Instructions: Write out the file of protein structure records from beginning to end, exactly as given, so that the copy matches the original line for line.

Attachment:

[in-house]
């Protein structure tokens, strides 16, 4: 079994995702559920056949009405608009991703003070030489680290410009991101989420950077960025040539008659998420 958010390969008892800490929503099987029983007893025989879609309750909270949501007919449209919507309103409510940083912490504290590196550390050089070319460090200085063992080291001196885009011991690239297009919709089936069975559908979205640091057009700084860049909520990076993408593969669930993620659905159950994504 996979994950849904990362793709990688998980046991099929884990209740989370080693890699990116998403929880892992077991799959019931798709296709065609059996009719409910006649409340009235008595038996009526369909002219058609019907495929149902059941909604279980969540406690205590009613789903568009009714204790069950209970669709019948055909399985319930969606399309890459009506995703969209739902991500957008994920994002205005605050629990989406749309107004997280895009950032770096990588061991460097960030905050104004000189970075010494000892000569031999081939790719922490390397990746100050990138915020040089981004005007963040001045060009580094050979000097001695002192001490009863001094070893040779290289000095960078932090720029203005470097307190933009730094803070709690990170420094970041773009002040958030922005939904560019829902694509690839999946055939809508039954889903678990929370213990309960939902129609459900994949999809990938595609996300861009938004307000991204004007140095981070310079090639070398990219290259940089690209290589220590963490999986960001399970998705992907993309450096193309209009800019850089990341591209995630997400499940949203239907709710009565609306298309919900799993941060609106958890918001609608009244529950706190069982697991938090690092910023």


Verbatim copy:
[in-house]
């Protein structure tokens, strides 16, 4: 079994995702559920056949009405608009991703003070030489680290410009991101989420950077960025040539008659998420 958010390969008892800490929503099987029983007893025989879609309750909270949501007919449209919507309103409510940083912490504290590196550390050089070319460090200085063992080291001196885009011991690239297009919709089936069975559908979205640091057009700084860049909520990076993408593969669930993620659905159950994504 996979994950849904990362793709990688998980046991099929884990209740989370080693890699990116998403929880892992077991799959019931798709296709065609059996009719409910006649409340009235008595038996009526369909002219058609019907495929149902059941909604279980969540406690205590009613789903568009009714204790069950209970669709019948055909399985319930969606399309890459009506995703969209739902991500957008994920994002205005605050629990989406749309107004997280895009950032770096990588061991460097960030905050104004000189970075010494000892000569031999081939790719922490390397990746100050990138915020040089981004005007963040001045060009580094050979000097001695002192001490009863001094070893040779290289000095960078932090720029203005470097307190933009730094803070709690990170420094970041773009002040958030922005939904560019829902694509690839999946055939809508039954889903678990929370213990309960939902129609459900994949999809990938595609996300861009938004307000991204004007140095981070310079090639070398990219290259940089690209290589220590963490999986960001399970998705992907993309450096193309209009800019850089990341591209995630997400499940949203239907709710009565609306298309919900799993941060609106958890918001609608009244529950706190069982697991938090690092910023």